Despite the scale of the damage to the global economy and the price of social isolation from the Coronavirus pandemic, there are positives to take relating to the climate crisis we face. Although the upcoming World Climate Conference (COP26) may be canceled or postponed, because of the Coronavirus, there are some insights to point out.
First, GHG emissions reduction. Until a few months ago, it was difficult to imagine a world without oil. But oil demand has dropped sharply as a result of the crisis. The world is going to use less energy this year for production and transportation. This will significantly hurt oil-based economies, but also reduce global greenhouse gas emissions. NASA’s satellite imagery already indicates a 30% reduction in air pollution in China.
Second, the expansion of virtual life. The need for isolation forces us to adopt behavior in the virtual world. Cafes, restaurants, shopping malls and movie theaters are no longer accessible spaces. Many meetings are held on Skype and Zoom. Many employees work from home. Universities have moved on to study online. This is an irreversible opportunity to become acquainted with the virtual world and adopt a more environmentally friendly lifestyle. Some of these changes will not be reversed as soon as the crisis is over.
Third, changing consumption habits. The crisis in manufacturing and world trade is evident worldwide. The guidelines for residents are also to reduce staying in stores to minimize the potential for infection. The economic crisis and the current situation will diminish our purchasing power and we will have to get used to consuming less. It is widely believed that household consumption accounts for 60% of global greenhouse gas emissions. This is a significant change, which has the potential to remain even after the epidemic and reduce greenhouse gas emissions.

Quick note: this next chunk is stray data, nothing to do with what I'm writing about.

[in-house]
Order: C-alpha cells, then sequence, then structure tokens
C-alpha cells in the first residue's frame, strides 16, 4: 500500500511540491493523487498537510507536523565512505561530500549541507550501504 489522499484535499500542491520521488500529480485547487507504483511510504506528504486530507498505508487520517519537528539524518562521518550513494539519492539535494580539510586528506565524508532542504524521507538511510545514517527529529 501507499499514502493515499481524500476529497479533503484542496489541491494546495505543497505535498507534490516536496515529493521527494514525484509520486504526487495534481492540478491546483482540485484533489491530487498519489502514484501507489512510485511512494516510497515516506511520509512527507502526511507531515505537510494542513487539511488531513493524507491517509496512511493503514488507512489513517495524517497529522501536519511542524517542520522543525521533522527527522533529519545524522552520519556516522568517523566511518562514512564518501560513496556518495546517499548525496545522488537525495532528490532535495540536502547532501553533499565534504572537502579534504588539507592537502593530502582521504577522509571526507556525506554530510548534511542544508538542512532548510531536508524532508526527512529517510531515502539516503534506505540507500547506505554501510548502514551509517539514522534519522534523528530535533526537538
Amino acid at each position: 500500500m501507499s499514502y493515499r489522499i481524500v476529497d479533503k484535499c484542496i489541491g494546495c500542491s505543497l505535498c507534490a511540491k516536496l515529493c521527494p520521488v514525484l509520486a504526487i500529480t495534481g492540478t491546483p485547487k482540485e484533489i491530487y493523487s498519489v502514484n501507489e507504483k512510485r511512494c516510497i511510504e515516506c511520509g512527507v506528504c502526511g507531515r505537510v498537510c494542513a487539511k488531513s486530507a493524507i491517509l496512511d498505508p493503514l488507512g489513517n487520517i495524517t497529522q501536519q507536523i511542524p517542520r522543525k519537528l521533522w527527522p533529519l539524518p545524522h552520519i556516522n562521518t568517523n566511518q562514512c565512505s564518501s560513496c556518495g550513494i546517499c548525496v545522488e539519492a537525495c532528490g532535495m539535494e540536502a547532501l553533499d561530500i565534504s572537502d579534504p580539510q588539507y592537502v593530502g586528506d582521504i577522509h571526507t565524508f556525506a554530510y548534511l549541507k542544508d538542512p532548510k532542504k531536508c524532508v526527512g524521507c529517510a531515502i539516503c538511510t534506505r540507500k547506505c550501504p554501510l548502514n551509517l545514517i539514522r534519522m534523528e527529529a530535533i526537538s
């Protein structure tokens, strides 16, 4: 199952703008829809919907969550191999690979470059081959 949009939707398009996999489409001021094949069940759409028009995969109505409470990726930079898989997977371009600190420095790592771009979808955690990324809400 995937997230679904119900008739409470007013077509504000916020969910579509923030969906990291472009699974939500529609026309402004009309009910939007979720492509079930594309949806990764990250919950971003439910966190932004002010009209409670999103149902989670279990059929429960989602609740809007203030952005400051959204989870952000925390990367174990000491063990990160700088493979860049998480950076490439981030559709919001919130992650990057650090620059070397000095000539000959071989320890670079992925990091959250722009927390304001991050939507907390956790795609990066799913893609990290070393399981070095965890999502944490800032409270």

Forth, strengthening Global Solidarity. The outbreak of the virus in China has quickly become a major challenge for many governments around the world, regardless of their economic, military and political power. The Coronavirus has indicated that dealing with a global crisis requires cooperation between countries and the decisions made in each territory have wider global influence. This insight is important to the climate crisis, and today it has become part of the consensus.
Fifth, growing support for scientific knowledge. The Corona crisis presents an opportunity for the scientific community to regain public confidence in the era of Fake News. Countries whose leaders have ignored scientists’ warnings about the Coronavirus in the early stages of the outbreak are paying the price today. The current crisis has strengthened the public’s understanding, which is also important to climate scientists, that politics should follow scientific knowledge, and not vice versa.
Sixth, importance of civic engagement. The Coronavirus demonstrates that governments cannot cope with global threats on their own, and the experts emphasize the importance of the public’s effort and support by changing daily behaviors. Civilian responsibility is also needed to fight climate change.
Finally, the limitations of forecasts. Above all, the Coronavirus has revealed our collective ignorance of the Earth’s future. While we were worried about wars, terrorism and nuclear armament, in fact what struck the world order was an unexpected pandemic. The entire world was unaware of its extreme vulnerability. The Coronavirus and its damage to the world economy inevitably overshadow climate change discussions for a while. But this common enemy we now face also has the potential to help fight climate change. Recognizing our shared experience, civic solidarity and collective change, there will be much room for optimism.
**The review was written by Adv. Dr. Tzipi Iser Itsiq, Partner and Head of the Environmental Protection, Cleantech and Clean Energy Department, Lipa Meir & Co.
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